New technologies for imaging the human body (2012)
New Zealand technologies being developed to perform delicate new procedures, locate sites where cancer drugs are active, and model a person’s entire skin, were just some of the topics discussed at the 2012 Maurice Wilkins Centre Symposium, which focused on imaging.
“Imaging helps us to understand what’s happening in the body in health and disease, and how it responds to treatment, so it’s of critical importance for both clinicians and scientists,” says Director Professor Rod Dunbar.
“The symposium showcased a dazzling array of new technologies, from whole body imaging for medical purposes right down to imaging of single molecules. Our overseas speakers were impressed with the quality of the technology being developed here, and its applications, and new international collaborations have been initiated as a result.”
One of the many highlights was Dr Andrew Holden’s presentation of simultaneous imaging technology that is allowing radiologists like him to perform delicate new procedures. Andrew is Director of Interventional Radiology at the Auckland Regional Public Health Service and an Associate Professor at The University of Auckland.
His world-leading technology fuses highly detailed 3D MRI images with live x-rays, allowing much more precise work than is possible traditionally with x-rays alone. He showed footage of it being used to guide a needle into the wall of an aorta to glue up a leak around a graft repair, a problem that would otherwise have required major surgery.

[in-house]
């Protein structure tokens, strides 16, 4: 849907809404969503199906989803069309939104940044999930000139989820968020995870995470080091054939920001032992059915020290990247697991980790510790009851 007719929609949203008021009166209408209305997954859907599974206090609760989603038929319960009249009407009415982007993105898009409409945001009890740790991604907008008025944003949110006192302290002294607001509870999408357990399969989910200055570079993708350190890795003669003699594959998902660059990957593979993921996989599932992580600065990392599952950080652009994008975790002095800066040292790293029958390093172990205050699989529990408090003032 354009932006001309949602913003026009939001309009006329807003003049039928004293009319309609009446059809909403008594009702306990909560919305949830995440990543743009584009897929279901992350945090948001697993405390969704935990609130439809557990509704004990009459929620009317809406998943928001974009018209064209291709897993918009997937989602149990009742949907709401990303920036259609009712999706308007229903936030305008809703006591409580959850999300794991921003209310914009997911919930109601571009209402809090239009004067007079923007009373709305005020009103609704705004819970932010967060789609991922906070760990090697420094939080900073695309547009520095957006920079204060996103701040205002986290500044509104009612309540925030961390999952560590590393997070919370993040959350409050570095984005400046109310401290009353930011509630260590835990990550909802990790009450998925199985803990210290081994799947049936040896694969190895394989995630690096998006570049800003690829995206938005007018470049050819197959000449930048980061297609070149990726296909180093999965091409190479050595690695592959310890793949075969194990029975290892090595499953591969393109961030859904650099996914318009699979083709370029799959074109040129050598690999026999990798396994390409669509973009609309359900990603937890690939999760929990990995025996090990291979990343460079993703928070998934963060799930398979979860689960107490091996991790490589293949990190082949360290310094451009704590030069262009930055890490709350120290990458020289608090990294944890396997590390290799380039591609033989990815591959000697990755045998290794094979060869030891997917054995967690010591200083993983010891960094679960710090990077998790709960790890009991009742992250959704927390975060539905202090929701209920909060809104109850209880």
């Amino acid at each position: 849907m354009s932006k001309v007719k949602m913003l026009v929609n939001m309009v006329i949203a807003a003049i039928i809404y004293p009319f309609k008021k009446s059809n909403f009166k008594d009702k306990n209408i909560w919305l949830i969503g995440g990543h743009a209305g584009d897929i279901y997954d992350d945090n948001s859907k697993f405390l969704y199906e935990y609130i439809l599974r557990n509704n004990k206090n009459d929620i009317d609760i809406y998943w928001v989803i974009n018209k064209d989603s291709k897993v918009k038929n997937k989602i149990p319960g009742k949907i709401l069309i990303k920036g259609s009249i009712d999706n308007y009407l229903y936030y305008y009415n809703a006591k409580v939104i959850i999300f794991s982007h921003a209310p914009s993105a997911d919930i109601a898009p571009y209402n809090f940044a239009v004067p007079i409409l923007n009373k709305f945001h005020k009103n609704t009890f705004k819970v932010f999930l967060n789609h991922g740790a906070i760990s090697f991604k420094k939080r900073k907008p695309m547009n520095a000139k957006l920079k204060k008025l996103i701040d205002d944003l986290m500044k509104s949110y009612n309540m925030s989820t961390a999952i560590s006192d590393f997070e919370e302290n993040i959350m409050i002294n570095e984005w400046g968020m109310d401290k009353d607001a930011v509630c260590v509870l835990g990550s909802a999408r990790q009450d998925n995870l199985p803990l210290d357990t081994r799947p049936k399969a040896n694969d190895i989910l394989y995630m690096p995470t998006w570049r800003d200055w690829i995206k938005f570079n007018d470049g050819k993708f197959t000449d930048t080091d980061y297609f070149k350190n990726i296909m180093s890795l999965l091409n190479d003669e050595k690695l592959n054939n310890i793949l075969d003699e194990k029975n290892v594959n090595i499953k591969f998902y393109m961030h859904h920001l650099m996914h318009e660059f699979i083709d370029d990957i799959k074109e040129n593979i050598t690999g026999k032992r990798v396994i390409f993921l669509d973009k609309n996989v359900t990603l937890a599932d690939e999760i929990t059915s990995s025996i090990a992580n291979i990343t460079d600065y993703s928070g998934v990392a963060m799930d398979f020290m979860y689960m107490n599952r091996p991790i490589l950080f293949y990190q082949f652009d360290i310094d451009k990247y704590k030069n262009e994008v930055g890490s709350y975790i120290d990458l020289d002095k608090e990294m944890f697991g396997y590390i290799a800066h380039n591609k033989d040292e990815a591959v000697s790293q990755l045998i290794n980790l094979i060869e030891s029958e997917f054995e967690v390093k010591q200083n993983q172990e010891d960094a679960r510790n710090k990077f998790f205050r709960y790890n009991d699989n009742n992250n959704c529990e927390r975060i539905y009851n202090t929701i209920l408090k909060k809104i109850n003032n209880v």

Another highlight was Dr Daniel Hausermann’s display of what can be achieved with a new imaging and medical beamline at the Australian Synchrotron. The synchrotron, an electron accelerator the size of a football field, creates bright light that is channelled in beamlines for research.
The new beamline can be used to study biological structures like tiny blood vessels and dynamic processes like breathing. It is even being used to develop experimental radiotherapy applications that could more accurately deliver radiation to tumours. Daniel leads the team working with the beamline and has offered New Zealand scientists access to it.
Also generating interest was Associate Professor Steven Gieseg from the University of Canterbury, who presented colour imaging of an atherosclerotic plaque using MARS-CT. The MARS-CT machine is a portable micro CT scanner being developed at Canterbury in collaboration with local industrial partners for commercialisation.
“This is an excellent example of physics and engineering being applied to a biomedical problem,” says Rod. “It’s great technology that’s not only being developed here but is generating genuine business opportunities for New Zealand companies.”
A clear message from the symposium was the value of biologists and physicists working together. The Centre has been very successful at integrating expertise in chemistry, biology and s a lot to be gained by bringing more physicists into ”
Image: High resolution CT scan showing vascular structure in the lung, generated using the imaging and medical beamline at the Australian Synchrotron. Image courtesy of James Pearson, Daryl Schwenke, Mikiyasu Shirai and Alberto Astolfo.